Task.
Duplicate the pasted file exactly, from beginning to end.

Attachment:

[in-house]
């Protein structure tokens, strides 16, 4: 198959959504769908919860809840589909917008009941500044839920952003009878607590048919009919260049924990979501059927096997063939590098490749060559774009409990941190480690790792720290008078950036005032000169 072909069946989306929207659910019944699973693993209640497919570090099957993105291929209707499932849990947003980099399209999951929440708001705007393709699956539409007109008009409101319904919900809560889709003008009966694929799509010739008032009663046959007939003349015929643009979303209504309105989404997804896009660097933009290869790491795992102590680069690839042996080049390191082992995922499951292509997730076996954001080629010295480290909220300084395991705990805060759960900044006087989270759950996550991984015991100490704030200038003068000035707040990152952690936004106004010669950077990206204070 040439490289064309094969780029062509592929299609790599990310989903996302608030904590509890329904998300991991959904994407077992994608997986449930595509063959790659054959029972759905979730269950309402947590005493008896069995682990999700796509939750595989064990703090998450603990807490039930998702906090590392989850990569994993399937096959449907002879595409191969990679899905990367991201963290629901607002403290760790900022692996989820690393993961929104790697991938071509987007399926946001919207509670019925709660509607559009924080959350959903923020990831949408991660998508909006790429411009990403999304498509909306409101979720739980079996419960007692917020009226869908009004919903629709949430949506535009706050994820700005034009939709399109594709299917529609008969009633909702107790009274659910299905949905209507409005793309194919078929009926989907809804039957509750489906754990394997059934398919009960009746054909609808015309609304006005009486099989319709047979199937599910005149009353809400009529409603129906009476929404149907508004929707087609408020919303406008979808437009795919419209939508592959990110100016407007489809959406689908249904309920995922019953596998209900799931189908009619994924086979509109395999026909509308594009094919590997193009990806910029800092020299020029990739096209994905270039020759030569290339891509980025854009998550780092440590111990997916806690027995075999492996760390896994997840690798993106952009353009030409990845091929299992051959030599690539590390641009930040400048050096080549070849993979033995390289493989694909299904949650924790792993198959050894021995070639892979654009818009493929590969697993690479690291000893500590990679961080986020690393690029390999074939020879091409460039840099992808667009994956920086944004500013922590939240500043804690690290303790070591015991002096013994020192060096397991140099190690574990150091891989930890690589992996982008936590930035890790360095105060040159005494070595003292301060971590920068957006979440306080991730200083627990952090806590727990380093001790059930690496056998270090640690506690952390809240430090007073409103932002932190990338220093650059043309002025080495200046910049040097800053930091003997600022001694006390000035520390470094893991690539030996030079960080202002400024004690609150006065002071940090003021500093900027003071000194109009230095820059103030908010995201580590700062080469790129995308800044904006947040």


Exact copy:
[in-house]
């Protein structure tokens, strides 16, 4: 198959959504769908919860809840589909917008009941500044839920952003009878607590048919009919260049924990979501059927096997063939590098490749060559774009409990941190480690790792720290008078950036005032000169 072909069946989306929207659910019944699973693993209640497919570090099957993105291929209707499932849990947003980099399209999951929440708001705007393709699956539409007109008009409101319904919900809560889709003008009966694929799509010739008032009663046959007939003349015929643009979303209504309105989404997804896009660097933009290869790491795992102590680069690839042996080049390191082992995922499951292509997730076996954001080629010295480290909220300084395991705990805060759960900044006087989270759950996550991984015991100490704030200038003068000035707040990152952690936004106004010669950077990206204070 040439490289064309094969780029062509592929299609790599990310989903996302608030904590509890329904998300991991959904994407077992994608997986449930595509063959790659054959029972759905979730269950309402947590005493008896069995682990999700796509939750595989064990703090998450603990807490039930998702906090590392989850990569994993399937096959449907002879595409191969990679899905990367991201963290629901607002403290760790900022692996989820690393993961929104790697991938071509987007399926946001919207509670019925709660509607559009924080959350959903923020990831949408991660998508909006790429411009990403999304498509909306409101979720739980079996419960007692917020009226869908009004919903629709949430949506535009706050994820700005034009939709399109594709299917529609008969009633909702107790009274659910299905949905209507409005793309194919078929009926989907809804039957509750489906754990394997059934398919009960009746054909609808015309609304006005009486099989319709047979199937599910005149009353809400009529409603129906009476929404149907508004929707087609408020919303406008979808437009795919419209939508592959990110100016407007489809959406689908249904309920995922019953596998209900799931189908009619994924086979509109395999026909509308594009094919590997193009990806910029800092020299020029990739096209994905270039020759030569290339891509980025854009998550780092440590111990997916806690027995075999492996760390896994997840690798993106952009353009030409990845091929299992051959030599690539590390641009930040400048050096080549070849993979033995390289493989694909299904949650924790792993198959050894021995070639892979654009818009493929590969697993690479690291000893500590990679961080986020690393690029390999074939020879091409460039840099992808667009994956920086944004500013922590939240500043804690690290303790070591015991002096013994020192060096397991140099190690574990150091891989930890690589992996982008936590930035890790360095105060040159005494070595003292301060971590920068957006979440306080991730200083627990952090806590727990380093001790059930690496056998270090640690506690952390809240430090007073409103932002932190990338220093650059043309002025080495200046910049040097800053930091003997600022001694006390000035520390470094893991690539030996030079960080202002400024004690609150006065002071940090003021500093900027003071000194109009230095820059103030908010995201580590700062080469790129995308800044904006947040």